Andrew Sugerman, our unit head, started to ask what would come out of the sausage grinder.  Or what the million monkeys typing away would come up with.  One day these two concepts got confused in his head and he asked what was coming out of the Monkey Machine.  And thus the concept was forged.

Mickey and Broomsticks

Mickey Mouse knew about ChatGPT back in 1940

But the Monkey Machine really came into its own in 2023 as Generative AI came into the mainstream with the launch of Dall-E 2 and ChatGPT.  The capabilities of these technologies are amusing and spooky.  The initial hype—a lot of which persists—is that Gen AI is demonstrating that computers can think and the risk is that they could potentially replace humanity, a la The Matrix.

I’m not convinced by this—yes, what we’re seeing is a complicated leap in the capabilities of machine learning—but fundamentally what we’re seeing is impressively complicated math that’s using statistics to do an excellent job in predicting the most reasonable next word or pixel to add to an aggregate, based on an enormous corpus of information.  What this exposes is that to some degree this is what humans do in day to day thinking—here’s an excellent article by Stephen Wolfram that makes this point—but it’s not underpinned by human-like understanding or internal model of the world.  It’s literally harnessing a million monkeys’ typescripts—only God knows what’s going to come out.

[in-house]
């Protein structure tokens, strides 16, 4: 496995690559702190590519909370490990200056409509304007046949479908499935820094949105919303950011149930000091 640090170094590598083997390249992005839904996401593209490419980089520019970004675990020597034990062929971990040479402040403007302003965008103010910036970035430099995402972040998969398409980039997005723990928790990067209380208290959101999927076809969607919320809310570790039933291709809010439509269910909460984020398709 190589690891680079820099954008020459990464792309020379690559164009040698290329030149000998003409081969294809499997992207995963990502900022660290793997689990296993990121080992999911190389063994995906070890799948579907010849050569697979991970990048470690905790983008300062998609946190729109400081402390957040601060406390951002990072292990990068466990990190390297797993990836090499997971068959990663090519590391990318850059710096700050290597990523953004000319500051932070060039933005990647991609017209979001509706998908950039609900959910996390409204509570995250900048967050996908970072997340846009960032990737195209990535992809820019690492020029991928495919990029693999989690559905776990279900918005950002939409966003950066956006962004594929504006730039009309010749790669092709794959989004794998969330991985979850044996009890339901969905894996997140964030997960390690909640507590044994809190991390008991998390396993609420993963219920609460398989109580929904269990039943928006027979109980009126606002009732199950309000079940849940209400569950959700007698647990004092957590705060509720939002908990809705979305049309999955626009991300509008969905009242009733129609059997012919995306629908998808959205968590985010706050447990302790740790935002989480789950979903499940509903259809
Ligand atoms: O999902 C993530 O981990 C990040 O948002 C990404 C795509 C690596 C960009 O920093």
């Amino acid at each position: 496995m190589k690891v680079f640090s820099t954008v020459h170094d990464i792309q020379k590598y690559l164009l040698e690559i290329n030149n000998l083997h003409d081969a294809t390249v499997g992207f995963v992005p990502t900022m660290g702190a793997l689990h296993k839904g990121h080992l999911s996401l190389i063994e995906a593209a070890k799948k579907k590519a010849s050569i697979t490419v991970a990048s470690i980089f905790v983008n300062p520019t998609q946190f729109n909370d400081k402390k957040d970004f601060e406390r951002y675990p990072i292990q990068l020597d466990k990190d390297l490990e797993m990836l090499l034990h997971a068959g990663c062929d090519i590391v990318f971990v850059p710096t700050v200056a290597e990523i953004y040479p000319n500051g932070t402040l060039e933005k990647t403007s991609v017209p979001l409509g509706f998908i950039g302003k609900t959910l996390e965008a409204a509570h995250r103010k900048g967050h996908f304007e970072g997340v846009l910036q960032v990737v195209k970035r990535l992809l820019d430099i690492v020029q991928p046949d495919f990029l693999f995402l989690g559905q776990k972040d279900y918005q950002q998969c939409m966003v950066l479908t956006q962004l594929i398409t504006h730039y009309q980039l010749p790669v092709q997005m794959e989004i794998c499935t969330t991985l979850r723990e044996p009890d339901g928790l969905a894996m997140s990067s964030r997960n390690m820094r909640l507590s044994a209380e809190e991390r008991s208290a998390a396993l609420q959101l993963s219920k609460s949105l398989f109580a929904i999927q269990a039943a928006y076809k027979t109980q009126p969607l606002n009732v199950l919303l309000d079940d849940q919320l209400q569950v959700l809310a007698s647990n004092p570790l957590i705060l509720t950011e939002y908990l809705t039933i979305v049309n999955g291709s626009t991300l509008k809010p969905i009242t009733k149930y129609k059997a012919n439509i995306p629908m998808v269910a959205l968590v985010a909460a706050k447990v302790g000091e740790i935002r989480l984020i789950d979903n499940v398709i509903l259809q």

The risk to humanity is that we put too much trust in these spooky statistics and treat what the computers as legitimate without verification.  We see the risk of this in the lawyer who let the computer write his legal briefs for him; in the racial prejudice that algorithms confidently surface out of their embedded data sets; in the work that my employer, Mozilla, is doing to promote trustworthy AI. 

To hearken back to my days at Disney, in this moment we’re the Sorcerer’s Apprentice and we’ve got to watch those broomsticks closely.

Social media is another kind of Monkey Machine; we’re all watching each other watching each other watching each other.  Kevgusar from Indonesia came back to illustrate the nightmare of recursion in which we all live when we don’t lift ourselves up from the glowing rectangle to enjoy the sunshine.

Music Pairing:

It was my sophomore year of college and the CD rental agency had become a thing:  rent a CD for a couple of days and maybe buy a blank cassette while you’re at it.  Ah, those nostalgic early days of music piracy.  We were all so innocent then.

Wire had just resurfaced with A Bell Is A Cup Until It Is Struck.  The earlier postpunk albums that had made their name were available for rental, and they were on the Harvest label, which was a big selling point for a fan of early Pink Floyd.  So I rented 154.  I think I never got around to returning it, which blows the CD rental model.  But whatever.

Wire’s music is not inviting.  It tends to be cold.  Off-putting.  Like Sprockets without the monkey.  This is about as sprightly as they get—and on the grey-toned 154 it shines out like a sunbeam.